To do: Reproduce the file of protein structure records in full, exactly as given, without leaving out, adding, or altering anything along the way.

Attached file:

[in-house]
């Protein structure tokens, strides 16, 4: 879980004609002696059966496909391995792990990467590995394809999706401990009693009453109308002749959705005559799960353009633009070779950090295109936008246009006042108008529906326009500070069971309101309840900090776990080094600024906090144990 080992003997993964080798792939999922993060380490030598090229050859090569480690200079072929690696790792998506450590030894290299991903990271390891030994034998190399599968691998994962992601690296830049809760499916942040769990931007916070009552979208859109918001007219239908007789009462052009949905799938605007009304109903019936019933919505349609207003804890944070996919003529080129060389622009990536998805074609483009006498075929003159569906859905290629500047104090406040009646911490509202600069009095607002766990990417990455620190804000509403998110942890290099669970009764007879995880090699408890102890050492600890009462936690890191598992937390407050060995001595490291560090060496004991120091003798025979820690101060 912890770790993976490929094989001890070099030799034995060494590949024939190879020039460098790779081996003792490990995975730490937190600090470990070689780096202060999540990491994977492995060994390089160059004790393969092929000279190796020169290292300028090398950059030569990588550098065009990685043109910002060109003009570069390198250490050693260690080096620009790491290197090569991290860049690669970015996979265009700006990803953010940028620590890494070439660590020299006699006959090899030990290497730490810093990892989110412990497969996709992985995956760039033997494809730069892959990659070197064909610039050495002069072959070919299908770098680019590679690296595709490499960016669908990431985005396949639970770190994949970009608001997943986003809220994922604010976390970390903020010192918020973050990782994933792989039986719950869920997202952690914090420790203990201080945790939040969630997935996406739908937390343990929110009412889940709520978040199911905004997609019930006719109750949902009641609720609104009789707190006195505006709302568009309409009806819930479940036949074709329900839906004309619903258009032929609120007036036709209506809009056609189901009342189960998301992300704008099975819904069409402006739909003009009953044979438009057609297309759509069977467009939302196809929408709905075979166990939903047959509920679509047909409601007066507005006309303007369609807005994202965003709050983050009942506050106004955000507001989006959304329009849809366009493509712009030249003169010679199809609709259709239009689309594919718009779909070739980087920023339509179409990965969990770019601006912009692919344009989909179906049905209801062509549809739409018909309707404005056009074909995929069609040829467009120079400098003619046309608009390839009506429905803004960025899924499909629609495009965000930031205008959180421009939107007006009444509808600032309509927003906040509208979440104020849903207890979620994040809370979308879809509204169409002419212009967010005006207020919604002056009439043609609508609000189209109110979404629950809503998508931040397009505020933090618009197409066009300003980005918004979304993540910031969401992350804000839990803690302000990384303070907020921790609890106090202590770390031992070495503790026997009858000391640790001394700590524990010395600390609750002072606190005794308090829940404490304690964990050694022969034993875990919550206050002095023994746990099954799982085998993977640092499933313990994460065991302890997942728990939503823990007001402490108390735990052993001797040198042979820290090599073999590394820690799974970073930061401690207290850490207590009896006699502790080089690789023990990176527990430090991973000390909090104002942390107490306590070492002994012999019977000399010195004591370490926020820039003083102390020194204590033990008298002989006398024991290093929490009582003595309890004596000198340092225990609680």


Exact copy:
[in-house]
């Protein structure tokens, strides 16, 4: 879980004609002696059966496909391995792990990467590995394809999706401990009693009453109308002749959705005559799960353009633009070779950090295109936008246009006042108008529906326009500070069971309101309840900090776990080094600024906090144990 080992003997993964080798792939999922993060380490030598090229050859090569480690200079072929690696790792998506450590030894290299991903990271390891030994034998190399599968691998994962992601690296830049809760499916942040769990931007916070009552979208859109918001007219239908007789009462052009949905799938605007009304109903019936019933919505349609207003804890944070996919003529080129060389622009990536998805074609483009006498075929003159569906859905290629500047104090406040009646911490509202600069009095607002766990990417990455620190804000509403998110942890290099669970009764007879995880090699408890102890050492600890009462936690890191598992937390407050060995001595490291560090060496004991120091003798025979820690101060 912890770790993976490929094989001890070099030799034995060494590949024939190879020039460098790779081996003792490990995975730490937190600090470990070689780096202060999540990491994977492995060994390089160059004790393969092929000279190796020169290292300028090398950059030569990588550098065009990685043109910002060109003009570069390198250490050693260690080096620009790491290197090569991290860049690669970015996979265009700006990803953010940028620590890494070439660590020299006699006959090899030990290497730490810093990892989110412990497969996709992985995956760039033997494809730069892959990659070197064909610039050495002069072959070919299908770098680019590679690296595709490499960016669908990431985005396949639970770190994949970009608001997943986003809220994922604010976390970390903020010192918020973050990782994933792989039986719950869920997202952690914090420790203990201080945790939040969630997935996406739908937390343990929110009412889940709520978040199911905004997609019930006719109750949902009641609720609104009789707190006195505006709302568009309409009806819930479940036949074709329900839906004309619903258009032929609120007036036709209506809009056609189901009342189960998301992300704008099975819904069409402006739909003009009953044979438009057609297309759509069977467009939302196809929408709905075979166990939903047959509920679509047909409601007066507005006309303007369609807005994202965003709050983050009942506050106004955000507001989006959304329009849809366009493509712009030249003169010679199809609709259709239009689309594919718009779909070739980087920023339509179409990965969990770019601006912009692919344009989909179906049905209801062509549809739409018909309707404005056009074909995929069609040829467009120079400098003619046309608009390839009506429905803004960025899924499909629609495009965000930031205008959180421009939107007006009444509808600032309509927003906040509208979440104020849903207890979620994040809370979308879809509204169409002419212009967010005006207020919604002056009439043609609508609000189209109110979404629950809503998508931040397009505020933090618009197409066009300003980005918004979304993540910031969401992350804000839990803690302000990384303070907020921790609890106090202590770390031992070495503790026997009858000391640790001394700590524990010395600390609750002072606190005794308090829940404490304690964990050694022969034993875990919550206050002095023994746990099954799982085998993977640092499933313990994460065991302890997942728990939503823990007001402490108390735990052993001797040198042979820290090599073999590394820690799974970073930061401690207290850490207590009896006699502790080089690789023990990176527990430090991973000390909090104002942390107490306590070492002994012999019977000399010195004591370490926020820039003083102390020194204590033990008298002989006398024991290093929490009582003595309890004596000198340092225990609680």